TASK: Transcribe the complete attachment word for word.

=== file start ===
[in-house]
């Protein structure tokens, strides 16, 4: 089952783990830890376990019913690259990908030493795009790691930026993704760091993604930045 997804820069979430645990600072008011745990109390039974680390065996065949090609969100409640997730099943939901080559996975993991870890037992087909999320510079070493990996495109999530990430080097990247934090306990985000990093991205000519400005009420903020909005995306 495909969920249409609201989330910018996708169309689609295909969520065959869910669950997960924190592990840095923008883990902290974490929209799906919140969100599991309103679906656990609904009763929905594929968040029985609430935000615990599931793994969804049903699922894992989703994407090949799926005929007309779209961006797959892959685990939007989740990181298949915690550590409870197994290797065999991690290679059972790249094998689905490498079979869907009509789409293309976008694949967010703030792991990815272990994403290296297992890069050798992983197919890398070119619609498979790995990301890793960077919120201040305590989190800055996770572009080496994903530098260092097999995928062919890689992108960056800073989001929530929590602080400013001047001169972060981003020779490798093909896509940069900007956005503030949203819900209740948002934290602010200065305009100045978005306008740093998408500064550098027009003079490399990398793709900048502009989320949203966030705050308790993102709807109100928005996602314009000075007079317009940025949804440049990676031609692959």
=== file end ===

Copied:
[in-house]
């Protein structure tokens, strides 16, 4: 089952783990830890376990019913690259990908030493795009790691930026993704760091993604930045 997804820069979430645990600072008011745990109390039974680390065996065949090609969100409640997730099943939901080559996975993991870890037992087909999320510079070493990996495109999530990430080097990247934090306990985000990093991205000519400005009420903020909005995306 495909969920249409609201989330910018996708169309689609295909969520065959869910669950997960924190592990840095923008883990902290974490929209799906919140969100599991309103679906656990609904009763929905594929968040029985609430935000615990599931793994969804049903699922894992989703994407090949799926005929007309779209961006797959892959685990939007989740990181298949915690550590409870197994290797065999991690290679059972790249094998689905490498079979869907009509789409293309976008694949967010703030792991990815272990994403290296297992890069050798992983197919890398070119619609498979790995990301890793960077919120201040305590989190800055996770572009080496994903530098260092097999995928062919890689992108960056800073989001929530929590602080400013001047001169972060981003020779490798093909896509940069900007956005503030949203819900209740948002934290602010200065305009100045978005306008740093998408500064550098027009003079490399990398793709900048502009989320949203966030705050308790993102709807109100928005996602314009000075007079317009940025949804440049990676031609692959």